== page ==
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How to store food safely

Proper storage of food reduces the risk of food poisoning. Follow these tips to ensure your food is always safe to eat.

Fridge storage

Some foods need to be kept in the fridge to help stop bacteria growing. These include foods with a "use by" date, cooked foods and ready-to-eat foods such as desserts and cooked meats.

Here's how to prevent bacteria from growing:

  • Keep your fridge temperature below 5C.
  • When preparing food, keep it out of the fridge for the shortest time possible.
  • If you’re having a buffet, keep the food refrigerated until you’re ready to serve it.
  • Cool leftovers as quickly as possible (within 90 minutes) and store them in the fridge. Eat them within two days.
  • Store eggs in their box in the fridge.
  • Never put open cans in the fridge as the metal of the can may transfer to the can's contents. Transfer the contents into a storage container or covered bowl.

“Make sure food has cooled down before you put it in the fridge,” says Philippa Hudson, senior lecturer in food safety at Bournemouth University.

“If the food is still hot it will raise the temperature in the fridge, which isn’t safe as it can promote bacterial growth.”

To ensure your fridge remains hygienic and in good working condition, clean it regularly.

“Food debris accumulates over time and can increase the risk of cross-contamination,” says Hudson.

'Best before' and 'use by'

  • Food with a 'use by' date goes off quite quickly. It can be dangerous to eat after this date.
  • Food with a 'best before' date is longer-lasting. It should be safe to eat but may not be at its best quality after this date.

'Use by' dates

No food lasts forever, however well it is stored. Most pre-packed foods carry either a 'use by' or 'best before' date.

  • 'Use by' dates appear on foods that go off quite quickly. It can be dangerous to eat foods past this date.
  • 'Best before' dates are for foods with a longer life. They show how long the food will be at its best quality.

“Food can look and smell fine even after its use-by date,” says Hudson. “But that doesn’t mean that it's safe to eat. It could still be contaminated.”

Storing meat

It's especially important to store meat safely in the fridge to stop bacteria from spreading and avoid food poisoning.

  • Store raw meat and poultry in clean, sealed containers on the bottom shelf of the fridge, so they can't touch or drip onto other food.
  • Follow any storage instructions on the label and don't eat meat after its use-by date.
  • Keep cooked meat separate from raw meat.

Freezing and defrosting

It’s safe to freeze meat and fish as long as you:

  • Freeze it before the use-by date.
  • Defrost meat and fish thoroughly before cooking. Lots of liquid will come out as meat thaws, so stand it in a bowl to stop bacteria in the juice spreading to other things.
  • Defrost in a microwave if you intend to cook straightaway. Otherwise, put it in the fridge to thaw so that it doesn't get too warm.
  • Cook food until it's piping hot all the way through.

“Make sure the meat is properly wrapped in the freezer or it might get freezer burn, which will make it tough and inedible,” says Hudson.

“Date and label meat in the freezer and eat it within 24 hours of defrosting. Don't keep food in a freezer indefinitely. Always have a good idea of what’s in your fridge and freezer.”

Food hygiene

A dietitian gives practical advice on keeping your kitchen and food free of germs.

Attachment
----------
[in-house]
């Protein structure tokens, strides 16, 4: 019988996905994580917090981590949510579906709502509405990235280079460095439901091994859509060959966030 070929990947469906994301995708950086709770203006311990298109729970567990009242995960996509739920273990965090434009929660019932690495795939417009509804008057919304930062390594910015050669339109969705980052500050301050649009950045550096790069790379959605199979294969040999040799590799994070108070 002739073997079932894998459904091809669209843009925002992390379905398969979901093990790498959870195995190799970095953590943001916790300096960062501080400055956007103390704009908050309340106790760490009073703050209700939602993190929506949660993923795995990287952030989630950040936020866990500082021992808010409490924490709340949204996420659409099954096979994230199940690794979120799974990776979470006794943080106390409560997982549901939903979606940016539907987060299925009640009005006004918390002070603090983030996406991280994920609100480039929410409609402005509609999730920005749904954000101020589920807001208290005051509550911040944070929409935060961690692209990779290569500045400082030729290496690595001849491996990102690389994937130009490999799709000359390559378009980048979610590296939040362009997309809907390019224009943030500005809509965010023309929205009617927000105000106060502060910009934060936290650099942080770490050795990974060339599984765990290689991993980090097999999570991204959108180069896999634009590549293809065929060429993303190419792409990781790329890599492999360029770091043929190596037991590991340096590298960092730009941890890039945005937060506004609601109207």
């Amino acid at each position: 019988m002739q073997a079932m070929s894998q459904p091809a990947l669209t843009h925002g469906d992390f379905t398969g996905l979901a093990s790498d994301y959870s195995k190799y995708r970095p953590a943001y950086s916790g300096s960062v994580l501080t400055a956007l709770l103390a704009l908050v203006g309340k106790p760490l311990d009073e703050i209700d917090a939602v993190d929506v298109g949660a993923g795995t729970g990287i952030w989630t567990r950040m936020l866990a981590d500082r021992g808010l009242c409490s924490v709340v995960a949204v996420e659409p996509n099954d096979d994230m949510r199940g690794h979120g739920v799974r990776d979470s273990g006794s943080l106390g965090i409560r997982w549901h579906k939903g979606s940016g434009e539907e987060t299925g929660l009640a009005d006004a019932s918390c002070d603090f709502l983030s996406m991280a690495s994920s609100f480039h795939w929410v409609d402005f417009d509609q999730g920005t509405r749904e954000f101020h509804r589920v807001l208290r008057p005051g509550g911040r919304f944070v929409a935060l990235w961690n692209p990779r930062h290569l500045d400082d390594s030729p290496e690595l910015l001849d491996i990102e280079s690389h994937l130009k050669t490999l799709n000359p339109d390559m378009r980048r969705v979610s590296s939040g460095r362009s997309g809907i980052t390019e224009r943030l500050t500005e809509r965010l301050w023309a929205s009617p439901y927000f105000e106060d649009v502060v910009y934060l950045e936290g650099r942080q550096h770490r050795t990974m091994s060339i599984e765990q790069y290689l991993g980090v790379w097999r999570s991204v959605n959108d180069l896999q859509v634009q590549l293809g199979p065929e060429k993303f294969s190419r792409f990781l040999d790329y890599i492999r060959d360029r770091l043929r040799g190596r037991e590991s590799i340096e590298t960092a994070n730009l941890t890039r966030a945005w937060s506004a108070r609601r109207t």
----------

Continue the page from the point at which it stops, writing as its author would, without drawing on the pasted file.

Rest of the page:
Last reviewed: 28/11/2010

Next review due: 28/11/2012


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Aaaarrrrrgh said on 01 July 2011

No mention is made about re-freezing frozen food which has defrosted.

All in all a pretty poor effort as the ratings show.

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Food Standards Agency said on 29 June 2011

It is estimated that each year in the UK there are about a million people who suffer a foodborne illness, of which 20,000 receive hospital treatment and there are 500 deaths. It is important that everyone do what they can to reduce these risks.

Food allergy can develop at any point in one’s life and there is no strong evidence it is caused by people being too clean. Food allergy is often associated with Westernised society and there are clear differences in levels of food allergy reported in urban and rural areas. The Agency is currently investigating various risk factors that may affect the development of food allergy such as when solid foods are introduced and when allergens are introduced into the infant diet, the outcomes from these studies will help inform advice to parents on infant feeding.

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devoted husband said on 19 December 2010

I ended up leaving care work, got OCD with stuff around food hygiene... If we kill off the good bacteria as well, where is that gonna leave us?
I have a bag of frozen chicken portions in the freezer. Can I return the opened, half-empty bag to the freezer? I guess not, as bacteria from the bag will get on other things... So I'll cook it all to be on the safe time...
I'm sorry... But we have to allow ourselves to come into contact with bacteria, so we can build up an immunity...
Otherwise, tha bacteria will become superbugs, and kill us all anyway...
The paranoia is everywhere now... Killing 99.9% of germs, is good and bad germs... we need them both!
Good germs to protect us, and bad, for the good to strengthen themselves on...
When are we gonna stop washing our hands til they bleed?
It is said that the onset of allergies is largely due to the amount of ant-bacterial stuff we use...
This is a time bomb for our children and grandchildren...
When do we stop?
When do we stop?

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